Jasmine said...

Thank you Cat. Heather and gorse are very common to coastlines and the Celtic regions. I love them x

Thank you Elizabeth. I'll be sure to collect some now :)

Tammie, tell me about it. I've been trying to rid them from the lawn for a while now :) x

Suzi Smith said...

yes... oak gall wasps lay eggs, & the 'oak apple' forms around them as they are an irritant to the oak buds. If you look closely will see a small hole where they exit the gall (i think at larva stage, not certain). And you can make ink from them... and a dye? There is an oak apple day in england to celebrate 'bonnie prince charlie' hiding in an oak tree.

Look forward to seeing the heather thatch!

Jules Woolford said...

Lovely pics. i envy you the gorse, it's my favourite wild perfume!

Faerie Moon Creations said...

Beautiful spring photos! I love heather...we tried to grow it and it didn't do all that well. I loved seeing all of it growing so naturally there. Theresa

patricia said...

beautiful post, i´m finding out a lot of flowers that grow here and there, and it´s a sort of lovely metaphor too. i´ve done my first attempts changing wool´s colour, so i´m glad to learn through your knowledge and generosity. xxoo!

BluMoon said...

Angelica, love the candied stalks! I lost mine years ago, goodness gorse is such a lovely scent shame it can't be grown in the garden lol, we have it everywhere down here. Oak apple or oak galls someone answered that for you they are made by the gall wasp.
Beautiful photos Jasmine.

Jasmine said...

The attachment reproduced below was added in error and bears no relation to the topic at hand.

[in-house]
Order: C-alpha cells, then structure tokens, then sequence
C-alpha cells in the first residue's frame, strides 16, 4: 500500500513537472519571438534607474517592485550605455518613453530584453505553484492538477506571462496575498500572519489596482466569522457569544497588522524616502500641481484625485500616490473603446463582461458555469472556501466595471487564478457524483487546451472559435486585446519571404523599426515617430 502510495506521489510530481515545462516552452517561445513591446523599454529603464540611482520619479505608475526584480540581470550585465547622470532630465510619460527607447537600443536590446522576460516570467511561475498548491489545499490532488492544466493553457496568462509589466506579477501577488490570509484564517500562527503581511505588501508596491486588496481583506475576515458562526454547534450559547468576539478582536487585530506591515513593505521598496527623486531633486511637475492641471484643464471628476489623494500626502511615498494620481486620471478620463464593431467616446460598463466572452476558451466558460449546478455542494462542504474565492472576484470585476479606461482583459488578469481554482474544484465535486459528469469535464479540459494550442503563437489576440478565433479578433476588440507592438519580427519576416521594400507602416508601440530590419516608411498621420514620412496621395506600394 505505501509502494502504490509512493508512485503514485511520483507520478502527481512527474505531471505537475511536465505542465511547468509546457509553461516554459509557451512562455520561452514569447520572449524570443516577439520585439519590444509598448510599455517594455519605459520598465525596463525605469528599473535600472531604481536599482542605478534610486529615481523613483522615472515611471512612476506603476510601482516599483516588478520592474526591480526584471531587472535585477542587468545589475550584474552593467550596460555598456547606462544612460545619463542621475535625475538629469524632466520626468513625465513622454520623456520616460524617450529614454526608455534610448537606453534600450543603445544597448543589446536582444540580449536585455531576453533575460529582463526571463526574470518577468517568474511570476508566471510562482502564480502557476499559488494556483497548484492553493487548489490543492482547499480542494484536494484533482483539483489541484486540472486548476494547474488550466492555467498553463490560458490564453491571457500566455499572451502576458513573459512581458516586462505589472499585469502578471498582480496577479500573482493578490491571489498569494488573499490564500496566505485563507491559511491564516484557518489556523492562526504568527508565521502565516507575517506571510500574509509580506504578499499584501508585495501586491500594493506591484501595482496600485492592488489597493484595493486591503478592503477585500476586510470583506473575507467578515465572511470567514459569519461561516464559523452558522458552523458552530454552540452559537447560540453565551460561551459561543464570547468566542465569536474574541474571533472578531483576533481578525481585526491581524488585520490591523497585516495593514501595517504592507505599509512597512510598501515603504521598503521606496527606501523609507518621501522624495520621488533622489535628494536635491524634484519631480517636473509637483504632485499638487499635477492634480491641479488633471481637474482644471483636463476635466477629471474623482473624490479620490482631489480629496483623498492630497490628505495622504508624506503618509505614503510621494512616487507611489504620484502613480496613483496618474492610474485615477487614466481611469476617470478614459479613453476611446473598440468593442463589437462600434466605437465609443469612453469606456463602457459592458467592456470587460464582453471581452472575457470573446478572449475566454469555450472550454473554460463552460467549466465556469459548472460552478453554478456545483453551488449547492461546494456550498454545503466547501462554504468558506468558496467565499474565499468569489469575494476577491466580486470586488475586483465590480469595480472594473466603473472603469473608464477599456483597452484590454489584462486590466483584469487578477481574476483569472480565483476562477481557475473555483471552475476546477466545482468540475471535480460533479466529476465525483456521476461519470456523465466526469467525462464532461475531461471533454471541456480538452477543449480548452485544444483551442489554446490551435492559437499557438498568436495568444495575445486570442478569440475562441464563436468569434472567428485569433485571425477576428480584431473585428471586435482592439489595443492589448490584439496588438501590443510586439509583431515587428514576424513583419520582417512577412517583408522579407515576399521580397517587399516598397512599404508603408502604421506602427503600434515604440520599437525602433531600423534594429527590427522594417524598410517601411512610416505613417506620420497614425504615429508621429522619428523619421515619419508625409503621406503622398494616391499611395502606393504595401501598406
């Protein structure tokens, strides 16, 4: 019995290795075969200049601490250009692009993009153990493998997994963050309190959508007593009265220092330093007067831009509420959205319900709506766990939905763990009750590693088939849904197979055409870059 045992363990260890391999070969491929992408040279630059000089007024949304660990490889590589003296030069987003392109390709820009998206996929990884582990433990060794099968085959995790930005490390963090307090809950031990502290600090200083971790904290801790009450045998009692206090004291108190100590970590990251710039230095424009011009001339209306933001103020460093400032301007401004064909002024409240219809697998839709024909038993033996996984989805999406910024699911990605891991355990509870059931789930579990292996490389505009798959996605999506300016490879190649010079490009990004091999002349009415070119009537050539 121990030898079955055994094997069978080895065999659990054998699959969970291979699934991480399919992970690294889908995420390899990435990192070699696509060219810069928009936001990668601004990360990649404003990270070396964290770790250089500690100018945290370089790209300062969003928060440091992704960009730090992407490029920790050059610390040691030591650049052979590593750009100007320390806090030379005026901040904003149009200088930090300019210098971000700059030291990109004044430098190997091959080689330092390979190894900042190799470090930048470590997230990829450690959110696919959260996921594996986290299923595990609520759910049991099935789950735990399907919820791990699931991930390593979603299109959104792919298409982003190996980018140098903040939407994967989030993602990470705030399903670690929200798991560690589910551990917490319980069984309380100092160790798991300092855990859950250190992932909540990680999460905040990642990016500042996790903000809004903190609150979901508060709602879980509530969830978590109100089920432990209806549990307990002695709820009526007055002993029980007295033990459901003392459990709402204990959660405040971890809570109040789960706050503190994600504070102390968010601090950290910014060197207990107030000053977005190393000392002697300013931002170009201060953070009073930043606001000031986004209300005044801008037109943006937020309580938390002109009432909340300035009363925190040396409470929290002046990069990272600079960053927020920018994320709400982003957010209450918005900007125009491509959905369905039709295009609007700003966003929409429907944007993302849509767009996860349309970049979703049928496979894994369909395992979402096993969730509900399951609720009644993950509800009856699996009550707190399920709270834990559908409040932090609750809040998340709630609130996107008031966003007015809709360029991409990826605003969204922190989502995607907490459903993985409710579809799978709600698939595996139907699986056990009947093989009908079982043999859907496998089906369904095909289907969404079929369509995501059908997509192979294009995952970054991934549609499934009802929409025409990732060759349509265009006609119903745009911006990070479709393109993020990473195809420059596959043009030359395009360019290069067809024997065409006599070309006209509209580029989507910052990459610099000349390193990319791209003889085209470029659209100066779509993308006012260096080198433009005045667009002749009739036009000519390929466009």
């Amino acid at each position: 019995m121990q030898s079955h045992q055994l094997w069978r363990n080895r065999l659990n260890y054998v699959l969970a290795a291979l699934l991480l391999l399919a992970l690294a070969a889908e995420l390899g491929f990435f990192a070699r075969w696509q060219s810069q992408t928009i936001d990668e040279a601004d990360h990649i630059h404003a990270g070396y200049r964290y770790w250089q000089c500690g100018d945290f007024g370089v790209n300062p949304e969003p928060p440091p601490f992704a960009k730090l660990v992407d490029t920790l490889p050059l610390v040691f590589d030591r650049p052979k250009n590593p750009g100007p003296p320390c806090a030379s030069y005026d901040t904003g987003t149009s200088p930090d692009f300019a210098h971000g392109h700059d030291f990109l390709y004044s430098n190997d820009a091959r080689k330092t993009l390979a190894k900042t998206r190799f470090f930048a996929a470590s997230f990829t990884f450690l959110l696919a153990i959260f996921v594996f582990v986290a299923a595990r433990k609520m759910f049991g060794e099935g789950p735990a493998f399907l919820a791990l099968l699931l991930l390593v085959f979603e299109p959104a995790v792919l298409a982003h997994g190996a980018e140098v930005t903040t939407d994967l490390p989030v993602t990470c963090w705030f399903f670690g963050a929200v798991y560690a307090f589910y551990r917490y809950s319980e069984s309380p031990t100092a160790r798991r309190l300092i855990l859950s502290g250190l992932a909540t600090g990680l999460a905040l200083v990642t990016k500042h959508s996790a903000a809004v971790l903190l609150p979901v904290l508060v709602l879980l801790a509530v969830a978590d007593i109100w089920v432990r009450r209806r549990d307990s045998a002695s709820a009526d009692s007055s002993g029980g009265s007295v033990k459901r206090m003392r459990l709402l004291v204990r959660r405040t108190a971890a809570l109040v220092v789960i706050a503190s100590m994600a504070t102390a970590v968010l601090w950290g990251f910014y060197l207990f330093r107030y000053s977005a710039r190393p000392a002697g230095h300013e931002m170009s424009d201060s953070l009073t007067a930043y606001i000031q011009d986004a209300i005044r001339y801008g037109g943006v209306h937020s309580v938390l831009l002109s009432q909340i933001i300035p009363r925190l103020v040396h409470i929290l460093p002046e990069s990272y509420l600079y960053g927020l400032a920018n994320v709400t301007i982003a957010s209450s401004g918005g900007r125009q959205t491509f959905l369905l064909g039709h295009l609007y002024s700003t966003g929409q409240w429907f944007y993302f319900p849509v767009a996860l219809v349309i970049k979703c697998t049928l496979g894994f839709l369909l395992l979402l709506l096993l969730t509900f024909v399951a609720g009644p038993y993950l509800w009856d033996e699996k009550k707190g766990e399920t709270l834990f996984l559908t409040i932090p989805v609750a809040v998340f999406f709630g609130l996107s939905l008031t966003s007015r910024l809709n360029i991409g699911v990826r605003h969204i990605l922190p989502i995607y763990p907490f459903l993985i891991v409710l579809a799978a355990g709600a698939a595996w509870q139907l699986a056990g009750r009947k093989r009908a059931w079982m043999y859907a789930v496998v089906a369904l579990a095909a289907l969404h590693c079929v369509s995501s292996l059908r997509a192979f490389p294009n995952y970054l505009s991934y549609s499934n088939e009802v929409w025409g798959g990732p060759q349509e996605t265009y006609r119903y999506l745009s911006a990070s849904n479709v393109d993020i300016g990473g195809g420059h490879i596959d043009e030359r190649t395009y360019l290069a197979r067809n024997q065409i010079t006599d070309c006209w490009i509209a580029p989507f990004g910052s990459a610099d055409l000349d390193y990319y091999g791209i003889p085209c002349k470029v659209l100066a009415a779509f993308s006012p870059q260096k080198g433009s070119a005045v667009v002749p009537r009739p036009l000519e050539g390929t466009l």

Hi Suzi - You know when I saw these galls my first instinct was to ask if they were created by wasps. Thanks for taking the time to let me know. I'm guessing now would be the best time to harvest them x

Jules - They smell beautiful don't they. The drink is perfect for summer days too x

Hi Theresa - It grows like a weed here. It tends to do better around rocky coastal areas. I was surprised to hear that it is on a red list in Holland as it is such a prolific grower here. Also there is not any brambles or nettles in Australia. Its odd what we take for granted.

Hi Patricia - Its great to hear you are starting to dye. Can't wait to see your results xJ

Hi Blumoon. Lovely to see you here. I must email you xJ

Karin Bartimole said...

amazing! So many uses for the fabulous plants at your fingertips :) Yes, your uncle's gazebo is terrific - and will be even more so with the heather hatched roof!! You are an inspiration Jasmine!! xoxox K

Lucky Dip Lisa said...

Very exciting happenings here Jasmine!!

Heather Woollove said...

I think you should come and collect THIS Heather for wine or tea!! Giggle. XXO-